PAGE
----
The Week Ahead

      Tuesday, Jan. 7, 10 a.m.EST -- Manufacturers probably increased their 
      inventories by about 0.5% in November, bigger than the 0.3% gain added in 
      October. Factory output jumped in November, and some of those goods were added 
      to stockpiles. Factory orders probably fell slightly, after rising 0.9% in 
      Wednesday, Jan. 8, 3 p.m.EST -- Consumers probably borrowed $3.3 billion more 
      than they paid off in November, says the median forecast of economists surveyed 
      by MMS International, one of The McGraw-Hill Companies. Sales of motor vehicles 
      rose modestly in November, and other retail buying increased. In October, 
      installment credit grew by just $2.3 billion. Concerns about the high levels of 
      household debt have raised questions about consumer spending in the first half 
      of 1997. However, the delinquency rate on credit cards fell in the third 
      quarter of 1996, the first decline in two years. That's a sign that debt levels 
      are still manageable.
      Thursday, Jan. 9, 8:30 a.m.EST -- The MMS survey expects that producer prices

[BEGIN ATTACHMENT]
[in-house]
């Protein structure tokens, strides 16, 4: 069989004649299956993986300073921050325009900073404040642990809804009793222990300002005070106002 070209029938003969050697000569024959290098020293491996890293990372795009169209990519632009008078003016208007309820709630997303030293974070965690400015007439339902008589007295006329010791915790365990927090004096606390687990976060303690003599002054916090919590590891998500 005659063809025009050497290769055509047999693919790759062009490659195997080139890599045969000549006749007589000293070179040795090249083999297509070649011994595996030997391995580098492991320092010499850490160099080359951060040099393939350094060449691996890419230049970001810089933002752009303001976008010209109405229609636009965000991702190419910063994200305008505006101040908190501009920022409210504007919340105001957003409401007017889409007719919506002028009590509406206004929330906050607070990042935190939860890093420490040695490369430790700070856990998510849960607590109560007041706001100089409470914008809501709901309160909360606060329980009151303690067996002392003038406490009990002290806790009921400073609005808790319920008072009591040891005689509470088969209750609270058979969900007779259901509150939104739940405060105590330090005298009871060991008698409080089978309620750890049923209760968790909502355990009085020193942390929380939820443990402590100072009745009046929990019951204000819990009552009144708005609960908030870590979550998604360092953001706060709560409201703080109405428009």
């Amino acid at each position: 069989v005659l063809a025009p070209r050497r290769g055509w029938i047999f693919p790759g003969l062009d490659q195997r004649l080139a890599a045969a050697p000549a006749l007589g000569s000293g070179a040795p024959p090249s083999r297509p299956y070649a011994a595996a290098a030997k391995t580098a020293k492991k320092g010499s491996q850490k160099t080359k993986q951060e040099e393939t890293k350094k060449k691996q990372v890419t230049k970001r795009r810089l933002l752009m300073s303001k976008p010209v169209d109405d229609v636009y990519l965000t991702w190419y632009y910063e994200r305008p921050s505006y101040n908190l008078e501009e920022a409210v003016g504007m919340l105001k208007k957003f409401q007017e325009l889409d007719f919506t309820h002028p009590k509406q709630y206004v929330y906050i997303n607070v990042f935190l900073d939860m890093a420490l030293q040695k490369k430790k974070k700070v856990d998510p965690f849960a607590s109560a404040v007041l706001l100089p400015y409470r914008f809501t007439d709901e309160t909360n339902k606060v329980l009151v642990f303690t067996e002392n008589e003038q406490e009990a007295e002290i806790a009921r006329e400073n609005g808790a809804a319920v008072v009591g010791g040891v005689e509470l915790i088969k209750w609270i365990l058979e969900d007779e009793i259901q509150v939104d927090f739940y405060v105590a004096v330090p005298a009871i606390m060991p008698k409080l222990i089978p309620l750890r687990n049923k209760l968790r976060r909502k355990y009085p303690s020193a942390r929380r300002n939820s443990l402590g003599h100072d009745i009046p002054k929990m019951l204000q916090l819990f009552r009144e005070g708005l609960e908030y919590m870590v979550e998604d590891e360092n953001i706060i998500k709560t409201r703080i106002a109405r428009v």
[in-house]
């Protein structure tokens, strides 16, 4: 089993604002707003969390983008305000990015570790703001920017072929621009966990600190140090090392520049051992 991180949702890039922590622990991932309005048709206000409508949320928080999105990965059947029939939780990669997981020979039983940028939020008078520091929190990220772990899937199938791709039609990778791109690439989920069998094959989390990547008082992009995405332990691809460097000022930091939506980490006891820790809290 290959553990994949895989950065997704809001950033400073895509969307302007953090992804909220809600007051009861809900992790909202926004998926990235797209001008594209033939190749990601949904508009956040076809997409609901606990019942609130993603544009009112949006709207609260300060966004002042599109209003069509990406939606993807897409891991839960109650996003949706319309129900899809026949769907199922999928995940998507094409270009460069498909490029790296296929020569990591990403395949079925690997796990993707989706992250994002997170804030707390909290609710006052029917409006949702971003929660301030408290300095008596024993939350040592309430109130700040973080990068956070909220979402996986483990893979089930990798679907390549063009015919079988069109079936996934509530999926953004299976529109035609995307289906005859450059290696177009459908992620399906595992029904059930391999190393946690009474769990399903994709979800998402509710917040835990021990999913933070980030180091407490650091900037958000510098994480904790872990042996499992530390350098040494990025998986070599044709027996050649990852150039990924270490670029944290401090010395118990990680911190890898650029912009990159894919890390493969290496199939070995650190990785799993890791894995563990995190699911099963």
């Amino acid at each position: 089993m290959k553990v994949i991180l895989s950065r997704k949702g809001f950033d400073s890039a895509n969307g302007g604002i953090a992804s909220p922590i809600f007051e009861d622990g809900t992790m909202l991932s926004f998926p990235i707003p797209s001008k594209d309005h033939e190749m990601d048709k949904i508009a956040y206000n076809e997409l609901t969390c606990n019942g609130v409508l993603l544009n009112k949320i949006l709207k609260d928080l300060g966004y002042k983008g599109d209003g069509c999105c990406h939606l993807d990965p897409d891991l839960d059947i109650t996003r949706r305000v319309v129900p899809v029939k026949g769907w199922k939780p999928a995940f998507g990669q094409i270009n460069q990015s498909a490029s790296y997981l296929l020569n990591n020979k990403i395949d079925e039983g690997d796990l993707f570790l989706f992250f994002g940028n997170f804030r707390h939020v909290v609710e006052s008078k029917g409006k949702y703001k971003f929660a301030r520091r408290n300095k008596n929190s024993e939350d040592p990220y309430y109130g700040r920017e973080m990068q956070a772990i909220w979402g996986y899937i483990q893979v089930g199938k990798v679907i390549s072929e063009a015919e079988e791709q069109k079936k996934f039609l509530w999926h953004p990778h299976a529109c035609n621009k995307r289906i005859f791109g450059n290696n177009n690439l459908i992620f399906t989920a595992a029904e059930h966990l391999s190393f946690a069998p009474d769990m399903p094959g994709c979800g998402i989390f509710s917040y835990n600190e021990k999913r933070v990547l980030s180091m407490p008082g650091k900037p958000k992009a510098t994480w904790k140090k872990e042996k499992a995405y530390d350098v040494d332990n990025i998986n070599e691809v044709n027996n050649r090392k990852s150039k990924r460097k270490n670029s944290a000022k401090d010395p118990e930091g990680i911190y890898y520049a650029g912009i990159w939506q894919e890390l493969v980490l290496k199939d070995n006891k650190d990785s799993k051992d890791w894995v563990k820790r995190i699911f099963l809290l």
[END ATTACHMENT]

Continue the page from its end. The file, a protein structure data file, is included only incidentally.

of finished goods rose 0.2% in December, after rising energy prices led the 
      0.4% jump in November. Excluding food and energy, prices also likely increased 
      0.2%, after a 0.1% rise in November. Yearly price increases at the wholesale 
      level are starting to keep pace with consumer inflation, but at about 3%, both 
      inflation rates are modest.
      Friday, Jan. 10, 8:30 a.m.EST -- The MMS median forecast calls for a 155,000 
      gain in nonfarm payrolls in December. That's higher than the 118,000 jobs added 
      in November. Retail jobs likely led the gains in the private sector. And after 
      two monthly declines, government jobs probably bounced back. The unemployment 
      rate likely edged back down to 5.3% in December, after rising to 5.4% in 

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